It would be nice to think that you’re going to be just as excited about going to work tomorrow as you were on your first day on the job.
But between increased workloads caused by your company’s reluctance to hire more people, or a change in management that has put less than stellar people in charge of your little corner of the universe, or maybe the fact that you have done the same job for a while now, you may be feeling….well, not exactly burned out, but fatigued.
What to do?
- Telling yourself to get more excited about the same old thing isn’t going to work. (It never does.)
- Retiring in place and simply going through the motions is not an option. (You’d be replaced a week from Thursday by someone who might not be better, but by a person who certainly has more enthusiasm.)
- And while looking for another job is clearly a choice, terrific jobs are hard to come by in this limp-along economy and you may not be ready to undergo that kind of disruption.
Let us suggest another alternative: Start something. More specifically, start something outside of work.
It could be a new company — or at least something that could lead to starting your own company — but it also could be something artsy like writing a book, composing music or doing something for the betterment of your community (such as developing an idea for a new after-school program). Heck, it could even be something you’ve always wanted to do — like learning to play the piano or speak a new language — with absolutely no possibility of financial reward. You simply want to do it for the sheer enjoyment of it.
It doesn’t matter what it is. The key is to start, to take a small step toward what you think you want. You don’t have to make a commitment to see this fledgling notion through to the end. That would be silly — you simply don’t know if this new thing is something that you are really going to like.
The key is to get moving without much cost (either in time or in any other resource.) As with all new ventures, you want to stay within your acceptable loss.
Once you take that small, inexpensive step, see what you’ve learned. If you’re happy with the results, take another step toward your goal. Pause again to see what you’ve learned this time and, if it feels right, go take another step.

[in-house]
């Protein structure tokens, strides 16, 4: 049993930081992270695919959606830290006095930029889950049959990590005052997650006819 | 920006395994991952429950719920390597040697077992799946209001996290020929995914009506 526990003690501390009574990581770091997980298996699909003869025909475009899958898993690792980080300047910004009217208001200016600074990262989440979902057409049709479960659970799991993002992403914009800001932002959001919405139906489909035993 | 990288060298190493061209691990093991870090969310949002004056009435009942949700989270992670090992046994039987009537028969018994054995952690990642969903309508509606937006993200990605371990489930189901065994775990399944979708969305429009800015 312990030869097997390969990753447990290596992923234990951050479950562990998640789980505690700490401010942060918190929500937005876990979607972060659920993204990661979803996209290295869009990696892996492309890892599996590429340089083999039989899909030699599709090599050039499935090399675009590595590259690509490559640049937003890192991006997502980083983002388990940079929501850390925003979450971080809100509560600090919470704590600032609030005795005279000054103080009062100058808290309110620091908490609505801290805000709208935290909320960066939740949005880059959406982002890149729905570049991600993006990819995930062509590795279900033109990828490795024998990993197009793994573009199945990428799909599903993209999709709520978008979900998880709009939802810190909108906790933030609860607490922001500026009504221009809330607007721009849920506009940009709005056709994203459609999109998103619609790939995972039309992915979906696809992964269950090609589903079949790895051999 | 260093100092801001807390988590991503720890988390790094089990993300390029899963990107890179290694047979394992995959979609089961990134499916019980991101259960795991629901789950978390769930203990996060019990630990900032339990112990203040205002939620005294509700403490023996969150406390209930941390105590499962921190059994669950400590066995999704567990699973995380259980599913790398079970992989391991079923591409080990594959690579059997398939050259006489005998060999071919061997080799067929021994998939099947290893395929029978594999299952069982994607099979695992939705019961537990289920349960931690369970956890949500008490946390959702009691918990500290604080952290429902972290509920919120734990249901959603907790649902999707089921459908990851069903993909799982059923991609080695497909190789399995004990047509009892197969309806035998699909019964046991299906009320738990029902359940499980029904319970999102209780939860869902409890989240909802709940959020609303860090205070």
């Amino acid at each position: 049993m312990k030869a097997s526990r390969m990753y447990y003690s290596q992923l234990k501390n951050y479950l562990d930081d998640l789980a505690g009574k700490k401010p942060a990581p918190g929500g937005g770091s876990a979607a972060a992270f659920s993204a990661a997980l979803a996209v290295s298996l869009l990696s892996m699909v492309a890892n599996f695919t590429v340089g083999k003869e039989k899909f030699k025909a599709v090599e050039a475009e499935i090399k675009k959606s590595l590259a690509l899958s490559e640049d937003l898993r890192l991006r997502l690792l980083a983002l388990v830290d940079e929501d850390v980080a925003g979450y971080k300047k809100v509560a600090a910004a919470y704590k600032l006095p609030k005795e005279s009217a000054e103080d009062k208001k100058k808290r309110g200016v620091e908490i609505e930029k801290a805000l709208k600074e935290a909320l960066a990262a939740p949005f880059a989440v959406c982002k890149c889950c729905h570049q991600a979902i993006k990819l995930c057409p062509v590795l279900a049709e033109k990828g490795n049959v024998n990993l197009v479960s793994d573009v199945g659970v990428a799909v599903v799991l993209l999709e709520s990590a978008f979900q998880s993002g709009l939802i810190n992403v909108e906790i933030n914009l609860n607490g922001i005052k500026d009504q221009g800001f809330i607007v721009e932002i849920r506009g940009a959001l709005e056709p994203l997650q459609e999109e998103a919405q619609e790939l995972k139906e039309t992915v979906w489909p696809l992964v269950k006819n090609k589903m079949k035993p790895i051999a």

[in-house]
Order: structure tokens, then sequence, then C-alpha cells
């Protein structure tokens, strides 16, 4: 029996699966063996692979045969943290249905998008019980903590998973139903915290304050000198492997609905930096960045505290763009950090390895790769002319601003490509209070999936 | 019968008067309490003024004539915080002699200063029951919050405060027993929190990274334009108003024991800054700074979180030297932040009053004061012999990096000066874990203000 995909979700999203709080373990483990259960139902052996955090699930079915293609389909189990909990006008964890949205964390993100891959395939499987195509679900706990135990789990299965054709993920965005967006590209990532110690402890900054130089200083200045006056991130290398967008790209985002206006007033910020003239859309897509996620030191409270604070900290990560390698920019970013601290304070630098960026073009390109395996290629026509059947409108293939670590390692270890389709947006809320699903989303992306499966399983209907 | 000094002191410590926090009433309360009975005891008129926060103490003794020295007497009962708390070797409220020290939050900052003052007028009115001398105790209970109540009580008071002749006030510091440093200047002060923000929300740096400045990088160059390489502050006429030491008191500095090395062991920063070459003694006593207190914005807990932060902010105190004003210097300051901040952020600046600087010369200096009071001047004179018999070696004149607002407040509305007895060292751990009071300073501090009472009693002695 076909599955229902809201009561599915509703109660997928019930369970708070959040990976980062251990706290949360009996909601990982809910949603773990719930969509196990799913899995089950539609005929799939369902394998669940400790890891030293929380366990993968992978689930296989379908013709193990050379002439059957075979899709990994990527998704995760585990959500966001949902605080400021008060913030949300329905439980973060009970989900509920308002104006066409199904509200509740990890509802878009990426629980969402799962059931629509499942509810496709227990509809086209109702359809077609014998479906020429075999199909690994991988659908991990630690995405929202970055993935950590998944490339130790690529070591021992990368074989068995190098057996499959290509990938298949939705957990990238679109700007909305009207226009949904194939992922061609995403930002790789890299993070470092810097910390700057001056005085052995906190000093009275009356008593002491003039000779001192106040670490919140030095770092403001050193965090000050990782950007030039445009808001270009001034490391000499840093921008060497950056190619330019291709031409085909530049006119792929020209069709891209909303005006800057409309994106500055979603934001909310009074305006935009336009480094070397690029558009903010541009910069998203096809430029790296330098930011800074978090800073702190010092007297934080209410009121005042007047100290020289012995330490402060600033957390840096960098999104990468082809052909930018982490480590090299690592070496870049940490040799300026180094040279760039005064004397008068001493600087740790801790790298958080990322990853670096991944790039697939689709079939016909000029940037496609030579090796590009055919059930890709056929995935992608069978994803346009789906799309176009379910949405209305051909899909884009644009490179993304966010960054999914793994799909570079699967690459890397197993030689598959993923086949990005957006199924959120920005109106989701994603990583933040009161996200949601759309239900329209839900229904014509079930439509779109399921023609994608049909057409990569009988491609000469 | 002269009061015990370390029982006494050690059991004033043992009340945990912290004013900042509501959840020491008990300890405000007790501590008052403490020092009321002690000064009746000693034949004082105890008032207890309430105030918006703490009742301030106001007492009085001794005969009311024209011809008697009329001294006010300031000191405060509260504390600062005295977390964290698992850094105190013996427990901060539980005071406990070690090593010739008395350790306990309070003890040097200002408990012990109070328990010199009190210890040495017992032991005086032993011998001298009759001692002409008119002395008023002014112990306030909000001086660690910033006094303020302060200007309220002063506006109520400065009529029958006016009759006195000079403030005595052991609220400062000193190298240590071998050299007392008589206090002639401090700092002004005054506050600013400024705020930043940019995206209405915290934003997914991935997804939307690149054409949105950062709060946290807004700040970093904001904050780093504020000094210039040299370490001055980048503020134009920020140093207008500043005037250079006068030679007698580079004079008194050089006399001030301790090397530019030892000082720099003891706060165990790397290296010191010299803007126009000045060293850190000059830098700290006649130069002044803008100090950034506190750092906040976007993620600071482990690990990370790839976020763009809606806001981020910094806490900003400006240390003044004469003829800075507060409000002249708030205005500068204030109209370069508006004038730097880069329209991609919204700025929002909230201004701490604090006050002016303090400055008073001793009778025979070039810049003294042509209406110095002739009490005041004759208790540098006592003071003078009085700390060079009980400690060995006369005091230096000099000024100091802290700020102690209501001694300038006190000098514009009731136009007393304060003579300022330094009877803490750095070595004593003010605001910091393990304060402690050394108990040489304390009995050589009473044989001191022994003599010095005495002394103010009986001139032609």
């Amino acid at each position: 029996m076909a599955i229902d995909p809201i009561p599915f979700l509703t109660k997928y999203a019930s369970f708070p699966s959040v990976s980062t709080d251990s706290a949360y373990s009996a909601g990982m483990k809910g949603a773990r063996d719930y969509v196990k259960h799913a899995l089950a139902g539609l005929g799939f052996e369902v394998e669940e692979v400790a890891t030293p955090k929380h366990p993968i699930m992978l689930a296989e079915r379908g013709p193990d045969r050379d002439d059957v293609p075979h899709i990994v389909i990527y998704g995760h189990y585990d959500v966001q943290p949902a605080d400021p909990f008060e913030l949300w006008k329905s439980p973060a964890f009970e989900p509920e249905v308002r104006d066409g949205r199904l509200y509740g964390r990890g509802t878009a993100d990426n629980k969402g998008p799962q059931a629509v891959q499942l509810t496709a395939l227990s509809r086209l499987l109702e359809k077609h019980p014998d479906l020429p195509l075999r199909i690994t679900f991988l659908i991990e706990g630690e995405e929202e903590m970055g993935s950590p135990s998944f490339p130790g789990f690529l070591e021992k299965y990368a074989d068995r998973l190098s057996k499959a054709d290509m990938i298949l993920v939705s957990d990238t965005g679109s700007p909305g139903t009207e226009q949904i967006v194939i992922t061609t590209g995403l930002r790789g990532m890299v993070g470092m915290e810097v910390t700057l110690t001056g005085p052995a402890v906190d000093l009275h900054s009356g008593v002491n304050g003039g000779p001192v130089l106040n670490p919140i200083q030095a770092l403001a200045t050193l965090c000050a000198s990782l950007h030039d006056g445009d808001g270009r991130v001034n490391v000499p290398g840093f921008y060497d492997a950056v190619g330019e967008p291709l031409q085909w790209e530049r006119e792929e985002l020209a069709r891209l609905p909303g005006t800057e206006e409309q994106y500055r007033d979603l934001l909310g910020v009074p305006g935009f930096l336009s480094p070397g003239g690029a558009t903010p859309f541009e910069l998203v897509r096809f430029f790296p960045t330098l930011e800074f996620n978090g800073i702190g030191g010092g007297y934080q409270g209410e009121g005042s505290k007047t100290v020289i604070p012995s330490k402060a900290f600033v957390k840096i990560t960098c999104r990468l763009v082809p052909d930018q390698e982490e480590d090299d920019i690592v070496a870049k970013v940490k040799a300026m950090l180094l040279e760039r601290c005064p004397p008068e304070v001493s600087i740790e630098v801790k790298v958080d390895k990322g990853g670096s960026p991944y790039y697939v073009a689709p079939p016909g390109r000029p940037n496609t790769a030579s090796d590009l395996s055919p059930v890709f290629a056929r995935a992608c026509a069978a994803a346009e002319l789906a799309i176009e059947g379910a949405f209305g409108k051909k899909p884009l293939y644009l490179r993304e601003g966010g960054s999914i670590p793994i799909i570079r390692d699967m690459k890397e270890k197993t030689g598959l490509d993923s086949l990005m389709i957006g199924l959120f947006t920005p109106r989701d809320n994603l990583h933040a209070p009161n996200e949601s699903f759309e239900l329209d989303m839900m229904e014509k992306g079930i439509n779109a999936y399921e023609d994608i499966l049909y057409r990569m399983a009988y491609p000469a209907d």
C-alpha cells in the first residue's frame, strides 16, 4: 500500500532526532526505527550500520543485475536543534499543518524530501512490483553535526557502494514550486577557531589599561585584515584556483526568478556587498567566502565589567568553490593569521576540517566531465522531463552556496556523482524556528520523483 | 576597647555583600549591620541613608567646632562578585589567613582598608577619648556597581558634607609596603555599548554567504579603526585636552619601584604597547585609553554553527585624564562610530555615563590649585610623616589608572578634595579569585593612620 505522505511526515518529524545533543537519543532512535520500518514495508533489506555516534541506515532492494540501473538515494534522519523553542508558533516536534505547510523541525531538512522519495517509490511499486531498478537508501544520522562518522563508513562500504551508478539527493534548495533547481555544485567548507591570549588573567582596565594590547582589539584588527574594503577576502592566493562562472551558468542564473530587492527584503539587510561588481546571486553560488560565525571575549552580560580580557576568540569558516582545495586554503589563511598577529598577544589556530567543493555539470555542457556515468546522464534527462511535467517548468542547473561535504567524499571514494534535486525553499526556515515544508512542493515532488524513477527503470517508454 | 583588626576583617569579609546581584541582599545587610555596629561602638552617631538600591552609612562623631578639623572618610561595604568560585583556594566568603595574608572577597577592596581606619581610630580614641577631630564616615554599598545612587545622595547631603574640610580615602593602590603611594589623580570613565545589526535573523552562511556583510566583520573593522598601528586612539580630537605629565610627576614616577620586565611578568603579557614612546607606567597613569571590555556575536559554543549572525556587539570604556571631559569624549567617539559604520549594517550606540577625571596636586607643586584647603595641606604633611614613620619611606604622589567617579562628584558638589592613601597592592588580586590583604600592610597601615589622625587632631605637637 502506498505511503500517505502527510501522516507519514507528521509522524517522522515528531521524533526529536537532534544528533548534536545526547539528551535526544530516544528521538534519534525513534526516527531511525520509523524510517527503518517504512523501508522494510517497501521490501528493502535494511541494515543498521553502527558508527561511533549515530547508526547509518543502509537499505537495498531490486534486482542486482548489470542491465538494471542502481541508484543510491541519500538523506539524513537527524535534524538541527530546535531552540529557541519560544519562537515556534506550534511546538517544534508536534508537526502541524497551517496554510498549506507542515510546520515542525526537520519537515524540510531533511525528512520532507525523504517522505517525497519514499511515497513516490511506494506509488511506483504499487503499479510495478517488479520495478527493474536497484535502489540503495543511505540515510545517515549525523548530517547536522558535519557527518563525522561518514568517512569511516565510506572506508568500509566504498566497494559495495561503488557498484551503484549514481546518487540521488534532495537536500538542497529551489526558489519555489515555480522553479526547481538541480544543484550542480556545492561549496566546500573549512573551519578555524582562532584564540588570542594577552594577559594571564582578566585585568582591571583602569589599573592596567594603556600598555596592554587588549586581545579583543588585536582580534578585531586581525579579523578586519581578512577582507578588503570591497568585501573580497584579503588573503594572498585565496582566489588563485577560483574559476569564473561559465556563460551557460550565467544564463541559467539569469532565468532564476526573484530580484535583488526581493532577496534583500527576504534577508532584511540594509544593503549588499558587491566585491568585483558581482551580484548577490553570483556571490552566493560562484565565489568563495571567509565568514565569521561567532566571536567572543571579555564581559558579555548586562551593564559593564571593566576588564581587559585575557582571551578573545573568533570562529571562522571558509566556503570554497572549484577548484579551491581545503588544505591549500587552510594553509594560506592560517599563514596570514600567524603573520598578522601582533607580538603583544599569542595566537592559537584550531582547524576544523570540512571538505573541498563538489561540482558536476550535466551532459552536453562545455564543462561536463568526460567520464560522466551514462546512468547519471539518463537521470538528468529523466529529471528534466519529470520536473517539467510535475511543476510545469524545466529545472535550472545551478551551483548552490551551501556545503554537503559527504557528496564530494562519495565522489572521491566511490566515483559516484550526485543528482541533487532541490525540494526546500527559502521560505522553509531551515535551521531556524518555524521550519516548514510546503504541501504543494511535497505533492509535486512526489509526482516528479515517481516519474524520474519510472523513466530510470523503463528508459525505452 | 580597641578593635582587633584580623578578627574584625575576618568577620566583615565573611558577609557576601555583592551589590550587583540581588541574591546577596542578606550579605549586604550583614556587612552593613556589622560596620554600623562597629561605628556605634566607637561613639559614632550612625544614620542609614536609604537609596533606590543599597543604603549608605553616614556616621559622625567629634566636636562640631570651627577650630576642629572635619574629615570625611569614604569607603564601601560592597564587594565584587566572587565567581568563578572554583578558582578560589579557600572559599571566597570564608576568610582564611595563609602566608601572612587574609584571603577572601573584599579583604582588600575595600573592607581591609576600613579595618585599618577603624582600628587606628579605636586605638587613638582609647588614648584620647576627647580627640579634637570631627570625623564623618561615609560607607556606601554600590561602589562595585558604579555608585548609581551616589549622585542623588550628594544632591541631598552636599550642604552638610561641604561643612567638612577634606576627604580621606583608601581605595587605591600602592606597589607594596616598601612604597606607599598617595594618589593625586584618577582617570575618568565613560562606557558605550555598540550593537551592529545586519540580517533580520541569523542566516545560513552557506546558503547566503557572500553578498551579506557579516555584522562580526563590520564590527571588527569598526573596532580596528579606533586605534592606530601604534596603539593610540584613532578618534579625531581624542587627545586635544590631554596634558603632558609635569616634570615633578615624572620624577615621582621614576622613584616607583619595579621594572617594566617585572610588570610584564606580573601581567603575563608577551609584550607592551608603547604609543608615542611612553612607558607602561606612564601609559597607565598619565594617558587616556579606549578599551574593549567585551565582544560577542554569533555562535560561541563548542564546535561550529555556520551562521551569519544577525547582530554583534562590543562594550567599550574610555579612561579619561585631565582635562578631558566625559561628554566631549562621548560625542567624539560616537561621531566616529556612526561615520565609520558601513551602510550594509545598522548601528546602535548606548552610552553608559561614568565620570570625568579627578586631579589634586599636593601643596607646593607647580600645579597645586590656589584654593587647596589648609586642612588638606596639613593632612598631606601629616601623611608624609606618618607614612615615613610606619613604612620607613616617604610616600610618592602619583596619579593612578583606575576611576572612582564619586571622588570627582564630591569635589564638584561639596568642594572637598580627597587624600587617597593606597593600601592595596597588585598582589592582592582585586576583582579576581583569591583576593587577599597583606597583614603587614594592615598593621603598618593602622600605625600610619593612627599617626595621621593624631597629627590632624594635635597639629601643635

How is this going to make you happier at your job? That’s simple. Some of the enthusiasm you have for your outside venture is going to carry over into your work. Making progress on things you care about elevates your mood. You’ll come to work pleased with yourself and you’ll be less dour. Guaranteed. That could be enough to get you out of your funk — which is certainly a good thing both for you, your colleagues and your company.
And if it doesn’t cure your job fatigue, or it doesn’t for long, that’s not necessarily bad, either. By taking the step toward creating something outside of work, you have done two things, both of them good:
First, you may have started down the road that could lead to you starting your own business.
Second, because you have done it, you are in the process of proving to yourself that you know how to create something new. That will be a valuable skill to have no matter what you do next — start your own company, look for a new job or try to carve out a new sort of position in your current company.
Of course, there is an alternative, and you’ve probably met this person before. It’s the person who tells you about all the things they might do, but who never seems to take the first step toward any of their goals. You offer an idea. You offer encouragement and support. But nothing happens. Somehow this person seems more comfortable and even (ironically) pleased with dreaming about possibilities while remaining unhappy.
The remedy for this malaise is simple (although not often taken). It is to act. Every action causes a change in reality. Every action carries the potential for learning. Learning about your next step. Learning about what you like or don’t like. Every act can build momentum. Small desires grow. A small talent or expertise can be developed and honed. Before you know it, you can be on a new course. But only if you act.
So, as counter-intuitive as it seems, to be more excited about your job, go do something great outside of it.
Leonard A. Schlesinger is the president of Babson College. Charles F. Kiefer is president of Innovation Associates. Paul B. Brown is a long-time contributor to the New York Times. They are the coauthors of Just Start: Take Action, Embrace Uncertainty, Create the Future (HBR Press 2012). Learn more at juststartthebook.com.